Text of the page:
I seized its stem and marched back to the mirror. I stood before it for just a moment, readying myself, when I noticed the face one more time. It was this reflection that overtook me. It was the face I saw next that I knew would have driven me mad had I not done what I did next.

The horrible, gruesome corpse was smiling at me, its eyes that were not quite mine staring daggers into my heart. I took a deep breath and swung.

The plaid patterns scattered like fading comets across the room, the bulb going out with a satisfying smash. I would wind up and whack, wind back up and thwack, pulverizing the lamp against the cursed mirror.

As more sharp edges sprouted from the mirror with every hit, my swings grew more frequent. More insistent.

Soon there was no time left between swings, the anger behind each one making time slow down to a standstill. The shards flew about, scraping my face and brushing against my dry fingers. I clutched the lamp tightly in my hand, a battle axe hungry for flesh and the mirror shards hungry for my own.

An hour or two it must've been. All that was left was the frame. I leaned back against the wall and choked back a mixture of sobs and puke, the lamp destroyed in my arms. I stared up at the golden frame that once housed the corpse. It's emptiness unnerved me, but I finally breathed a sigh of relief. The more familiar kind of relief. Utter relief.

A quiet settled over the hallway and I allowed my eyes to close while I took it in. Even against the black of my eyelids I could see the eyes so clearly, it's toothy grin so wide it might burst out laughing.

I burned the golden frame that night.


About the Creator

Madison Newton

I'm a recent graduate of Stony Brook University with a degree in Environmental Humanities and Filmmaking. I love writing and storytelling, and I love sharing my work so I can continue to improve my written voice.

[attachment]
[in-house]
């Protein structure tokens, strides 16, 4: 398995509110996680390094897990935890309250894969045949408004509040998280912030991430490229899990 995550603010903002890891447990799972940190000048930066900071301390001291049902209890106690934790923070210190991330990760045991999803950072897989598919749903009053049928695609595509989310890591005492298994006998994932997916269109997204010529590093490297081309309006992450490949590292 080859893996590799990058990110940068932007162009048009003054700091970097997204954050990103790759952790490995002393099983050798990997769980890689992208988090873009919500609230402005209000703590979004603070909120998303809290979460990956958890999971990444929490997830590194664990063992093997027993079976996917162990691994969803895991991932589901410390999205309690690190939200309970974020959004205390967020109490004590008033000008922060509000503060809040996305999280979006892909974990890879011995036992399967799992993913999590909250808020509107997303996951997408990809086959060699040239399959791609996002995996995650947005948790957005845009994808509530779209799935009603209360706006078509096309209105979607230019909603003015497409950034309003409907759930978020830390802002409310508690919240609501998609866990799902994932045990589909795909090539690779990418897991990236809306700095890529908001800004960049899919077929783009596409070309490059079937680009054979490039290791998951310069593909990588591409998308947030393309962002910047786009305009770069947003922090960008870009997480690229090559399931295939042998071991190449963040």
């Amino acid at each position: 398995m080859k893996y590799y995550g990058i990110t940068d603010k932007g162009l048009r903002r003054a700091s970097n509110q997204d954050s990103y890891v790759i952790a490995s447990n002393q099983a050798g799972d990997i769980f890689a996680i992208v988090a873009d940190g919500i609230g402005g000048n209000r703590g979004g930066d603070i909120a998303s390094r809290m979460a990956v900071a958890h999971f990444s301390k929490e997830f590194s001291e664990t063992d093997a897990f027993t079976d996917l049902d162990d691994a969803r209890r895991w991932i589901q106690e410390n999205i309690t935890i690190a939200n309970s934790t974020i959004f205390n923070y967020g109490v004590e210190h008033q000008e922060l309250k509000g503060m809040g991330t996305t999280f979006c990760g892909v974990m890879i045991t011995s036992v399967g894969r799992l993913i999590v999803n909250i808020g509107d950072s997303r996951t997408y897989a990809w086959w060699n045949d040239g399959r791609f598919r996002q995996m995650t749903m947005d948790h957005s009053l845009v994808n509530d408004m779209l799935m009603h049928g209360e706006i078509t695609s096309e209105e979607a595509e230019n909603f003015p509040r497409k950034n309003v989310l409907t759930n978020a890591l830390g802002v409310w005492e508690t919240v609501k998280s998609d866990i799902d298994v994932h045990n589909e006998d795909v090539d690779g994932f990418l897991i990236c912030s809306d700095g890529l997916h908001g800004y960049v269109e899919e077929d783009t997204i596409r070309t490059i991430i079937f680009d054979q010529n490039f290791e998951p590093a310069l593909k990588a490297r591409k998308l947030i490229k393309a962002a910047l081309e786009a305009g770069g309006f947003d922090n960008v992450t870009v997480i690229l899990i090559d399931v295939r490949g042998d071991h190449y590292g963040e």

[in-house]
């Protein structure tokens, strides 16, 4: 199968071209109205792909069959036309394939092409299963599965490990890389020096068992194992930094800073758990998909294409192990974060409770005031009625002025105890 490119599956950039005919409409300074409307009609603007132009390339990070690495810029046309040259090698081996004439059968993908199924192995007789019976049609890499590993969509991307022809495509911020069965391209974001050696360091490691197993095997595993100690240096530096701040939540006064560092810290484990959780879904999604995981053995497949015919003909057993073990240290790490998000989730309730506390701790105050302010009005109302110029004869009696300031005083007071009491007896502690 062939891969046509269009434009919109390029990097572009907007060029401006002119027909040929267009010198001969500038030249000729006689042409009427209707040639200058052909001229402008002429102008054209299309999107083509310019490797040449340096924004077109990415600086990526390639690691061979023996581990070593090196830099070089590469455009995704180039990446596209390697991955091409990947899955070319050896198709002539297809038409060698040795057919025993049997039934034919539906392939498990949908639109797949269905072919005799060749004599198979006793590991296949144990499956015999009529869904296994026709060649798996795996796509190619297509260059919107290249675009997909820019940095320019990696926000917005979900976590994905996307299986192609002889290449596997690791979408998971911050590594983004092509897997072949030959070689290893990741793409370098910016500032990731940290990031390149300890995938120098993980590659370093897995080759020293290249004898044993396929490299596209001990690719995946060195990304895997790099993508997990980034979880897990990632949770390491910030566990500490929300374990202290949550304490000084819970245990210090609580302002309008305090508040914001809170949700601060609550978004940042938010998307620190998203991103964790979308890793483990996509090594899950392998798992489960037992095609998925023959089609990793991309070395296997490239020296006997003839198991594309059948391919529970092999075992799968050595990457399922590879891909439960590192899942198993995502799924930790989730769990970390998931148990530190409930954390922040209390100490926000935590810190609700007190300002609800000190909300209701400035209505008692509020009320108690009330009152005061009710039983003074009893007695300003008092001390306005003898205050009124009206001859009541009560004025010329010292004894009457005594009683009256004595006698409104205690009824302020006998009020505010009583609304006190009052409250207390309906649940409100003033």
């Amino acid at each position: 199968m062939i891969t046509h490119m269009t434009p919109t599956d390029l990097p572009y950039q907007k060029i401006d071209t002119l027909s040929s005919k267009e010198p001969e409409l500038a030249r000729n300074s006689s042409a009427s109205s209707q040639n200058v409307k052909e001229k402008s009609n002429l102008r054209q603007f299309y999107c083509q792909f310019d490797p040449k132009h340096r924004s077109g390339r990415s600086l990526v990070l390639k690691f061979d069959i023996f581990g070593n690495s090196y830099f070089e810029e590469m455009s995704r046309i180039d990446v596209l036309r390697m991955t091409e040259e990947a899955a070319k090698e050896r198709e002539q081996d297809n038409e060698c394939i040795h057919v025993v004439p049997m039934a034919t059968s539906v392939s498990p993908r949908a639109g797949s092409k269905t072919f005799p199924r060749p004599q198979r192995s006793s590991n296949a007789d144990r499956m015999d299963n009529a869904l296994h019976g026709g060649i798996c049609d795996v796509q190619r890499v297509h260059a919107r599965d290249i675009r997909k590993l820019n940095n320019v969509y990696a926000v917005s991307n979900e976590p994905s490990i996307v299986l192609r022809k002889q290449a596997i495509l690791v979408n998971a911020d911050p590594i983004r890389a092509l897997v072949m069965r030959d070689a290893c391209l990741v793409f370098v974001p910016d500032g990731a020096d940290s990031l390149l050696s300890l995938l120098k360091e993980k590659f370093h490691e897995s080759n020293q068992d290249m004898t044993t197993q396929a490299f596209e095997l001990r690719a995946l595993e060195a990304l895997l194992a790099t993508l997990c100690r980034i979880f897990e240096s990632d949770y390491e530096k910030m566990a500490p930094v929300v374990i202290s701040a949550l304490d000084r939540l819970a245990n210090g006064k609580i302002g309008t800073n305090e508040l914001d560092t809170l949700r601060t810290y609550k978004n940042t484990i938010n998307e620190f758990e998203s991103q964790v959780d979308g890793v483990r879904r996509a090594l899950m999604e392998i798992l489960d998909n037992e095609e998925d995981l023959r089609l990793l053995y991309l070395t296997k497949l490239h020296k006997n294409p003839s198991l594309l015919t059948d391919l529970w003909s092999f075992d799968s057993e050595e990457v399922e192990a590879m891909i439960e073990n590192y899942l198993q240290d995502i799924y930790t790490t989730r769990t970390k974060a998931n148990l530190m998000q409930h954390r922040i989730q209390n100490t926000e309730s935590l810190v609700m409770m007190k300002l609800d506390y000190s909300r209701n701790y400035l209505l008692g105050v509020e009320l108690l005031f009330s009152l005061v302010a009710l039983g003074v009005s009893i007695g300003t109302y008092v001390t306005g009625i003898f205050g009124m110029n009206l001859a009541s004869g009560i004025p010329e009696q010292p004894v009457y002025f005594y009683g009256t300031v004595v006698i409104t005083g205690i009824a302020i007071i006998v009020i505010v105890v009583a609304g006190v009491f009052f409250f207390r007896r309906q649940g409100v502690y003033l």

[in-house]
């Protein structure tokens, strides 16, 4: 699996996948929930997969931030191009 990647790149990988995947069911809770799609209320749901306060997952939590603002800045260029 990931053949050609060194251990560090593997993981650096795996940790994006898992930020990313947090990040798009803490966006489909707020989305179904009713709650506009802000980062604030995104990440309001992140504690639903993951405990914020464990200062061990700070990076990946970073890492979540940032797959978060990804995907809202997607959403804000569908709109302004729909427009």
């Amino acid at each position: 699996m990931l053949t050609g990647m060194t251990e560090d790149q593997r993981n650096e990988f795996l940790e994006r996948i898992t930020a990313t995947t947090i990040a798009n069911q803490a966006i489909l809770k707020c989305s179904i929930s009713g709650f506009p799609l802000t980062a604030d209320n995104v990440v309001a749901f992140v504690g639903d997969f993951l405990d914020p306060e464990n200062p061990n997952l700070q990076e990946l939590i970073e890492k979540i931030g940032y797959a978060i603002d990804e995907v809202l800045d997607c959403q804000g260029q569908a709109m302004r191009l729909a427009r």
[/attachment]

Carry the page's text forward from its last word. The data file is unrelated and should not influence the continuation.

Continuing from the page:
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Comments (5)

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  • J. S. Wadeabout a year ago

    Excellent story Madison! “ Even against the black of my eyelids I could see the eyes so clearly,”. Very cool, dark, personal. 👏

  • Roy Stevensabout a year ago

    Beautiful descriptive language Madison! I especially liked this one, "But as quickly as the relief washed over me, the waves suddenly retreated". Gorgeous and ominous at the same time. Nicely done.

  • Jeff Newmanabout a year ago

    Very cool story! Thanks for sharing. Would love your feedback on my entry if you want to read some.

  • Beth Sarahabout a year ago

    A good entry - I like the way it starts with her vanity :)

  • Mohamed Jakkathabout a year ago

    Thank you for sharing "Her," a gripping horror story about a haunted mirror. You did an excellent job building tension and creating a sense of dread throughout the piece. The use of vivid imagery, especially in the descriptions of the reflections in the mirror, was particularly effective in creating a chilling atmosphere. The final act of destroying the mirror added a satisfying conclusion to the story. Keep up the good work and keep writing!